Of all my classes, I think I learned the most about MYSELF from my year 11 class. It's funny how much you assume you know going into a class that everyone has warned you about, and how easy it became for me to defend them against people, like myself, who judged them. It was a class that reaffirmed my dislike for bullshit, and rebuilt the way I deal with it. And it's interesting how much students change once they realize the person who they think is there to make their lives miserable, is actually a person who wants to make their lives easier, and better. And on days where the students said "Aw miss you're expecting way too much of us", I smiled and said "Well somebody has to", and we all carried on. Some of my favorite memories with this class included the battles. Helping students struggle with putting their feelings on paper, and applauding them when they had a piece of work they were proud of, was one of the most humbling and gratifying experiences. I had to find ways to make English seem relevant to this class, as it was a class designed for students who decided taking the HSC and going to college was not their lifestyle. Sometimes this meant having them practice writing cover letters and sitting for mock job interviews, or reading sports news articles to understand the difference between objective and subjective. It was a class that really taught me how to teach to my students needs, and I am so thankful I had the opportunity to work with them.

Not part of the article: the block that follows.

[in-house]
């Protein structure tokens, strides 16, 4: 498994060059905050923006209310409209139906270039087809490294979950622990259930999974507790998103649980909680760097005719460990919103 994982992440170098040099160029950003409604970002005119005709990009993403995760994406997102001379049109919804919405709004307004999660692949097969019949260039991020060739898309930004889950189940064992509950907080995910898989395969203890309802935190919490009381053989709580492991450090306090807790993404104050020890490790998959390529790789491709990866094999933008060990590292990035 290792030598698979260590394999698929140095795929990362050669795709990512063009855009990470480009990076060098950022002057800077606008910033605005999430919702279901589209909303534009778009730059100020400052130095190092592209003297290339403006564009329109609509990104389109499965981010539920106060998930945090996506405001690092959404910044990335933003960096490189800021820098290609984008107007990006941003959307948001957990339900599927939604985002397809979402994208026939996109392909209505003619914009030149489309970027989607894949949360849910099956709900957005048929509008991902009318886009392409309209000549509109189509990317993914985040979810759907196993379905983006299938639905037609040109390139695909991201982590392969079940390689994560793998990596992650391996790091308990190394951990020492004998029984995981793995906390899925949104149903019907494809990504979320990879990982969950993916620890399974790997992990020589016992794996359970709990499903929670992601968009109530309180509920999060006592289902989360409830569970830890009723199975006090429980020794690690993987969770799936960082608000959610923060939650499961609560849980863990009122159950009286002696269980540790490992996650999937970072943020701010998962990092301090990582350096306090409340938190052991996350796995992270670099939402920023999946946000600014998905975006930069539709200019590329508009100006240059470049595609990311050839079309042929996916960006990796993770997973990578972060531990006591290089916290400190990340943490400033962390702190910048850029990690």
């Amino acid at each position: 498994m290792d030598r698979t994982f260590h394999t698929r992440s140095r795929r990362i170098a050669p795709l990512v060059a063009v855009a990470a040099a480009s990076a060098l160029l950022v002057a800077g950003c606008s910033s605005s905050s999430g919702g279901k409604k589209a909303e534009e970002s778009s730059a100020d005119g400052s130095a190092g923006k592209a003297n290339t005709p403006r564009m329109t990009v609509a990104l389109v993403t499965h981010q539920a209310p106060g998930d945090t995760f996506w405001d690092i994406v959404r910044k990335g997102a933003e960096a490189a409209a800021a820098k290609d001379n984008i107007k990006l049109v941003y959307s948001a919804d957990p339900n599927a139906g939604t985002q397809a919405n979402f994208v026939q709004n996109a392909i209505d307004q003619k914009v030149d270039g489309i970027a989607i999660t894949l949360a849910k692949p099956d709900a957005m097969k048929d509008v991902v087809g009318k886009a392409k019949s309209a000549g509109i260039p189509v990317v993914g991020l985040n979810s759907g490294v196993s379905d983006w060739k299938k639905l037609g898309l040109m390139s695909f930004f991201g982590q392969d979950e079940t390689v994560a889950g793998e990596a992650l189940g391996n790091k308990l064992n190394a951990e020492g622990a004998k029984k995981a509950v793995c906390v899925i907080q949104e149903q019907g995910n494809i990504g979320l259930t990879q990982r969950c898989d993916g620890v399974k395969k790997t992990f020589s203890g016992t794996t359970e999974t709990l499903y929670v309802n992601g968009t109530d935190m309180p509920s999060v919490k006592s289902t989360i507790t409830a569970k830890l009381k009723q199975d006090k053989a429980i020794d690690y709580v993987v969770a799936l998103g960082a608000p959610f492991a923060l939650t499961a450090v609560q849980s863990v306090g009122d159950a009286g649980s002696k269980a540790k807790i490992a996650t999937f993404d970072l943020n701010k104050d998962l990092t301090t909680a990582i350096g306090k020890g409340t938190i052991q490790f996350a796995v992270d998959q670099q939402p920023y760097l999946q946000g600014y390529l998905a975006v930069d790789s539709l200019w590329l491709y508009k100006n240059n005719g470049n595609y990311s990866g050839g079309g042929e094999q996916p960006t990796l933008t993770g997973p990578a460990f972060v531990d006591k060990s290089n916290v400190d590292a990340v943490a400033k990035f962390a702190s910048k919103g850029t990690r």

On my last day at Newcastle High School my classes threw me surprise parties, and I hadn't realized I had made a difference until I saw the amount of work my students put into my last day. One class ordered a bunch of pizzas and we talked about the 14 weeks together. I asked for feedback about what worked and what didn't work, and they asked me questions about America. We laughed over the times they drove me crazy, and reflected over the things that made them really think. Another class also threw me a surprise party, and each student brought in something different. We played a game of English Jeopardy, ate, laughed, and a few students wrote thank you speeches. One girl wrote me a really nice letter and handed it to me on the way out the door.
Doing things for the last time is a weird feeling. You can do something a hundred times and take no notice, but when you know it's the last time, sometimes that reminds you how much you love something. Walking out of Newcastle High School for the last time was very sad, and I'll never forget the feeling of looking back over my shoulder at the school before leaving and thinking, "Wow, this is the last time." The school told me if I wanted to come back later on down the road, all i would have to do was call ahead so we could get the paperwork started.
I don't know when I'll be back, but I do have a feeling that I will make that call someday, and that it wasn't actually the last time,
just the last time for a while.